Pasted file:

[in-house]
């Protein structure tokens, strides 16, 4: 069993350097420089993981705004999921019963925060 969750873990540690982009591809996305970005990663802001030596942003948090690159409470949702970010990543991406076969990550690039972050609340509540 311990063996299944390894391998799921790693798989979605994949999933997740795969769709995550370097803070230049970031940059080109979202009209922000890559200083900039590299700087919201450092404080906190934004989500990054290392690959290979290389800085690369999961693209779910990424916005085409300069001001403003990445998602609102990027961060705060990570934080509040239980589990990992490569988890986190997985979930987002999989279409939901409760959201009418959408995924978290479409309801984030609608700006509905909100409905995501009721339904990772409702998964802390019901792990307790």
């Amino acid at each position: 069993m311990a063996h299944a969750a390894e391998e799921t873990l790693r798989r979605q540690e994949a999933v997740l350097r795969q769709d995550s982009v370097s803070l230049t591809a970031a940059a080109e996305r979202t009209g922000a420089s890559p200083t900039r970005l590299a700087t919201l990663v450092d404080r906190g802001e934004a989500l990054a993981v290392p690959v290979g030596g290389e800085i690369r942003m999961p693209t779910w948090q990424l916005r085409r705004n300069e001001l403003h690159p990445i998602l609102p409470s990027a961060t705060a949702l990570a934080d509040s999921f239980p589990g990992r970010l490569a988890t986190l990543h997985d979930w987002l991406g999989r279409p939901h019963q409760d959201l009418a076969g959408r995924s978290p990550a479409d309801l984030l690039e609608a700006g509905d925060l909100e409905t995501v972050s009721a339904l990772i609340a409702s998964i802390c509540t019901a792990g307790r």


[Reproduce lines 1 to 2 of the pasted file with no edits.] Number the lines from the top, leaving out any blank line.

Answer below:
[in-house]
């Protein structure tokens, strides 16, 4: 069993350097420089993981705004999921019963925060 969750873990540690982009591809996305970005990663802001030596942003948090690159409470949702970010990543991406076969990550690039972050609340509540 311990063996299944390894391998799921790693798989979605994949999933997740795969769709995550370097803070230049970031940059080109979202009209922000890559200083900039590299700087919201450092404080906190934004989500990054290392690959290979290389800085690369999961693209779910990424916005085409300069001001403003990445998602609102990027961060705060990570934080509040239980589990990992490569988890986190997985979930987002999989279409939901409760959201009418959408995924978290479409309801984030609608700006509905909100409905995501009721339904990772409702998964802390019901792990307790």